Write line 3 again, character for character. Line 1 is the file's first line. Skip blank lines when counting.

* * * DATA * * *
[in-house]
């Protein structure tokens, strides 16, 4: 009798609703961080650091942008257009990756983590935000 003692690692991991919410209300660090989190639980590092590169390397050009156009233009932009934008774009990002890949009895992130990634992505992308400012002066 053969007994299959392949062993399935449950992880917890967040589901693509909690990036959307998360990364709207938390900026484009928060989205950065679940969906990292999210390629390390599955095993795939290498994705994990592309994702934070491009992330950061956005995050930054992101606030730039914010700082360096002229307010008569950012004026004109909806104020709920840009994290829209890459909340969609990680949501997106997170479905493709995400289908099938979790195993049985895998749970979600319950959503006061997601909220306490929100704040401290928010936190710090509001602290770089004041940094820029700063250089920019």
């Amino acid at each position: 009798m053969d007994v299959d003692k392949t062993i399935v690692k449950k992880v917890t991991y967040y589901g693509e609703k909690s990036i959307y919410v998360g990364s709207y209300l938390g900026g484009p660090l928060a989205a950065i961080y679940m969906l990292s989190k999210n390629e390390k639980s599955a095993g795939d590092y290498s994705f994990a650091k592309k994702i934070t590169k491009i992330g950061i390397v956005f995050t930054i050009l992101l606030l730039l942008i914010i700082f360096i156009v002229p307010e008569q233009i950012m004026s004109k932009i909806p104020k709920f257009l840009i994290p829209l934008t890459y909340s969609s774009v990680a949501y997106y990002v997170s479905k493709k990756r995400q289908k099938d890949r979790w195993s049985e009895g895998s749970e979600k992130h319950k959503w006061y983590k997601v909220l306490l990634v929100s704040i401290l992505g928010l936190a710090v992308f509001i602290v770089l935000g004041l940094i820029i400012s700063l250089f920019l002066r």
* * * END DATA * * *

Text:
């Amino acid at each position: 009798m053969d007994v299959d003692k392949t062993i399935v690692k449950k992880v917890t991991y967040y589901g693509e609703k909690s990036i959307y919410v998360g990364s709207y209300l938390g900026g484009p660090l928060a989205a950065i961080y679940m969906l990292s989190k999210n390629e390390k639980s599955a095993g795939d590092y290498s994705f994990a650091k592309k994702i934070t590169k491009i992330g950061i390397v956005f995050t930054i050009l992101l606030l730039l942008i914010i700082f360096i156009v002229p307010e008569q233009i950012m004026s004109k932009i909806p104020k709920f257009l840009i994290p829209l934008t890459y909340s969609s774009v990680a949501y997106y990002v997170s479905k493709k990756r995400q289908k099938d890949r979790w195993s049985e009895g895998s749970e979600k992130h319950k959503w006061y983590k997601v909220l306490l990634v929100s704040i401290l992505g928010l936190a710090v992308f509001i602290v770089l935000g004041l940094i820029i400012s700063l250089f920019l002066r």